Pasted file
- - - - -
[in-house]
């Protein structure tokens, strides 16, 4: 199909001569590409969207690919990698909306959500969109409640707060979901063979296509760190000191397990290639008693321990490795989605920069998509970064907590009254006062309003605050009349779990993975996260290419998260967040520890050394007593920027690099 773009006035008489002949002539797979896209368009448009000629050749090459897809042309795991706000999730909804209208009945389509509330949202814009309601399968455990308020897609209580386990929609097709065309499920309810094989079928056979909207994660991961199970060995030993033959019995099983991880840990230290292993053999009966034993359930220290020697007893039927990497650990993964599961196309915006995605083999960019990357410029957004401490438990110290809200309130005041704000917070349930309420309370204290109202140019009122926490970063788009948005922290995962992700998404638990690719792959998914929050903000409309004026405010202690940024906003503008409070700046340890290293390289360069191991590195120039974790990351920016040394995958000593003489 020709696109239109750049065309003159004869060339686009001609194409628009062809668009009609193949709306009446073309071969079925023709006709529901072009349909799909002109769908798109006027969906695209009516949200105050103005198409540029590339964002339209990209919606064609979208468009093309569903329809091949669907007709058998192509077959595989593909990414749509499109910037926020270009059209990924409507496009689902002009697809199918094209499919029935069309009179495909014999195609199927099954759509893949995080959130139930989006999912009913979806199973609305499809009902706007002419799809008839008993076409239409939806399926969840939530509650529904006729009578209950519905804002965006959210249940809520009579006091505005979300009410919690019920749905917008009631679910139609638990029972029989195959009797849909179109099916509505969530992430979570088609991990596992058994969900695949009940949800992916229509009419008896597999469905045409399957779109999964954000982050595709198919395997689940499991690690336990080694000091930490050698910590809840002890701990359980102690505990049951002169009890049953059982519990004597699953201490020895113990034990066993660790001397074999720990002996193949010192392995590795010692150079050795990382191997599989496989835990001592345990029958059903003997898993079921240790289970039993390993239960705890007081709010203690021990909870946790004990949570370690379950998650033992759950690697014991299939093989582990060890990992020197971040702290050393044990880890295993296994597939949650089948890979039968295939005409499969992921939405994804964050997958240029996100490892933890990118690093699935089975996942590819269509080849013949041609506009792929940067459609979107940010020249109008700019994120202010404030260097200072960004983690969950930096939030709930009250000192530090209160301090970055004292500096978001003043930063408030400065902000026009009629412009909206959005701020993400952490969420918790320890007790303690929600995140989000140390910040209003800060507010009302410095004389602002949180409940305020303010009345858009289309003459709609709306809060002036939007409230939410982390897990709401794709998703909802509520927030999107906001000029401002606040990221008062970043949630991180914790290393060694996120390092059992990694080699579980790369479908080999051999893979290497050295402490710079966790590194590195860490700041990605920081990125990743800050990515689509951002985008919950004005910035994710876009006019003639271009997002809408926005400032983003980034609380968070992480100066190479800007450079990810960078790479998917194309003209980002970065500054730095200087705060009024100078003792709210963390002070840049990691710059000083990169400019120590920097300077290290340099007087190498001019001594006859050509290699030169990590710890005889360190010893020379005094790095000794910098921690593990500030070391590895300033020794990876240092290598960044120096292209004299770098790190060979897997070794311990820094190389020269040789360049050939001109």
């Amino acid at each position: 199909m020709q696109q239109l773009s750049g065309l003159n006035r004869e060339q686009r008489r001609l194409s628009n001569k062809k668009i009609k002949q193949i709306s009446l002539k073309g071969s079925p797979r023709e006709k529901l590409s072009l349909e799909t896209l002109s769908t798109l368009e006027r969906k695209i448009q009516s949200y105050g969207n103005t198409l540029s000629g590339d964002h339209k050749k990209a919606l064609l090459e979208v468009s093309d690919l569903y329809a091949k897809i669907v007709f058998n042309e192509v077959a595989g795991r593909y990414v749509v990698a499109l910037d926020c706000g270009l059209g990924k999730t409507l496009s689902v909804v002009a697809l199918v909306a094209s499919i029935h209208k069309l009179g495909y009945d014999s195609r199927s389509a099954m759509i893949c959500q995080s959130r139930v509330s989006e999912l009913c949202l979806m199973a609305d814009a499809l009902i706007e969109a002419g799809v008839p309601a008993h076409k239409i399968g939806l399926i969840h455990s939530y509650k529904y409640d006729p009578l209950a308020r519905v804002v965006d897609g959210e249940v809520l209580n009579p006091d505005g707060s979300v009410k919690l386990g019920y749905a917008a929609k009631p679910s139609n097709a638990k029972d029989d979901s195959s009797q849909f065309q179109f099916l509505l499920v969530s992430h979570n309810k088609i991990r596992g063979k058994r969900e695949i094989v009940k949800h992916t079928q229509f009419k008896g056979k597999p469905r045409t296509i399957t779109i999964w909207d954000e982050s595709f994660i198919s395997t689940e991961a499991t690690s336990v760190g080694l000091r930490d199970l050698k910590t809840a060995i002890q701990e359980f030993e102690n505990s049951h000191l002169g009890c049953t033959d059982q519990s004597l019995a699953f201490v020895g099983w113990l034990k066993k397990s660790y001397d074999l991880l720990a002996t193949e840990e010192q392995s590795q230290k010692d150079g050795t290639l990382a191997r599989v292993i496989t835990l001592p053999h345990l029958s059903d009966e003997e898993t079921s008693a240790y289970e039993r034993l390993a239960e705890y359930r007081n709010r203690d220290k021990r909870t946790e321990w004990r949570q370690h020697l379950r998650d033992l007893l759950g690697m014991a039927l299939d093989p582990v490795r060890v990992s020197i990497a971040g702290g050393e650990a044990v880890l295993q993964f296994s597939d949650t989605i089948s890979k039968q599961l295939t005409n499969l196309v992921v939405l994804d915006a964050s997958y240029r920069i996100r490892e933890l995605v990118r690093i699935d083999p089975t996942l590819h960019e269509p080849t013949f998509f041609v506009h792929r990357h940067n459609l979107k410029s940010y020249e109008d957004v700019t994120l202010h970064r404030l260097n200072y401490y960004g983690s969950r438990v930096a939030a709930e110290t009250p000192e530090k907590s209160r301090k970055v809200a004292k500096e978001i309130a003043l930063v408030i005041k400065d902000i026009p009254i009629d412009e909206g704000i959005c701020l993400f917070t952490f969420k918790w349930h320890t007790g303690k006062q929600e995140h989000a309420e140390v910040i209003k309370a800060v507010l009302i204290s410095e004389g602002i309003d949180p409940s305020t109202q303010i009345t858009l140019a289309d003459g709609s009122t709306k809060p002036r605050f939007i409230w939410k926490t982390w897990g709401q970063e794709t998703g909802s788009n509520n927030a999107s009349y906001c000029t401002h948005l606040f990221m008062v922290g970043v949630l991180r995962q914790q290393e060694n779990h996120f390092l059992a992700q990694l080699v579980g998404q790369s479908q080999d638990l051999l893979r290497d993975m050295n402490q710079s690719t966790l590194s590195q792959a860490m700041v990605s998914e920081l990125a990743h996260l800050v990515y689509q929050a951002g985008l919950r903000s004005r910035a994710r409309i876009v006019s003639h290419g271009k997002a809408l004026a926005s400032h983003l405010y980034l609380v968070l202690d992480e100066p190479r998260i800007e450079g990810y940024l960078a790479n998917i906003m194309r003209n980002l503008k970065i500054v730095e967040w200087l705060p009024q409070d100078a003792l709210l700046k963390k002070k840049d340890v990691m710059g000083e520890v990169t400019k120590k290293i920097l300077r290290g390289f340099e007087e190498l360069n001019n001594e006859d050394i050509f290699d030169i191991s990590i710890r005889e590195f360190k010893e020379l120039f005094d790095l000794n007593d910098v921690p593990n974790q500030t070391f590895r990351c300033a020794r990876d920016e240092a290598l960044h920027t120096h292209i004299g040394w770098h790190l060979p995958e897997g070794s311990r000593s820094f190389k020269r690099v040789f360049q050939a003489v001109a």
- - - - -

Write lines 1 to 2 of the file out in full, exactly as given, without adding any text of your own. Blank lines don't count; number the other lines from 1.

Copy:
[in-house]
């Protein structure tokens, strides 16, 4: 199909001569590409969207690919990698909306959500969109409640707060979901063979296509760190000191397990290639008693321990490795989605920069998509970064907590009254006062309003605050009349779990993975996260290419998260967040520890050394007593920027690099 773009006035008489002949002539797979896209368009448009000629050749090459897809042309795991706000999730909804209208009945389509509330949202814009309601399968455990308020897609209580386990929609097709065309499920309810094989079928056979909207994660991961199970060995030993033959019995099983991880840990230290292993053999009966034993359930220290020697007893039927990497650990993964599961196309915006995605083999960019990357410029957004401490438990110290809200309130005041704000917070349930309420309370204290109202140019009122926490970063788009948005922290995962992700998404638990690719792959998914929050903000409309004026405010202690940024906003503008409070700046340890290293390289360069191991590195120039974790990351920016040394995958000593003489 020709696109239109750049065309003159004869060339686009001609194409628009062809668009009609193949709306009446073309071969079925023709006709529901072009349909799909002109769908798109006027969906695209009516949200105050103005198409540029590339964002339209990209919606064609979208468009093309569903329809091949669907007709058998192509077959595989593909990414749509499109910037926020270009059209990924409507496009689902002009697809199918094209499919029935069309009179495909014999195609199927099954759509893949995080959130139930989006999912009913979806199973609305499809009902706007002419799809008839008993076409239409939806399926969840939530509650529904006729009578209950519905804002965006959210249940809520009579006091505005979300009410919690019920749905917008009631679910139609638990029972029989195959009797849909179109099916509505969530992430979570088609991990596992058994969900695949009940949800992916229509009419008896597999469905045409399957779109999964954000982050595709198919395997689940499991690690336990080694000091930490050698910590809840002890701990359980102690505990049951002169009890049953059982519990004597699953201490020895113990034990066993660790001397074999720990002996193949010192392995590795010692150079050795990382191997599989496989835990001592345990029958059903003997898993079921240790289970039993390993239960705890007081709010203690021990909870946790004990949570370690379950998650033992759950690697014991299939093989582990060890990992020197971040702290050393044990880890295993296994597939949650089948890979039968295939005409499969992921939405994804964050997958240029996100490892933890990118690093699935089975996942590819269509080849013949041609506009792929940067459609979107940010020249109008700019994120202010404030260097200072960004983690969950930096939030709930009250000192530090209160301090970055004292500096978001003043930063408030400065902000026009009629412009909206959005701020993400952490969420918790320890007790303690929600995140989000140390910040209003800060507010009302410095004389602002949180409940305020303010009345858009289309003459709609709306809060002036939007409230939410982390897990709401794709998703909802509520927030999107906001000029401002606040990221008062970043949630991180914790290393060694996120390092059992990694080699579980790369479908080999051999893979290497050295402490710079966790590194590195860490700041990605920081990125990743800050990515689509951002985008919950004005910035994710876009006019003639271009997002809408926005400032983003980034609380968070992480100066190479800007450079990810960078790479998917194309003209980002970065500054730095200087705060009024100078003792709210963390002070840049990691710059000083990169400019120590920097300077290290340099007087190498001019001594006859050509290699030169990590710890005889360190010893020379005094790095000794910098921690593990500030070391590895300033020794990876240092290598960044120096292209004299770098790190060979897997070794311990820094190389020269040789360049050939001109």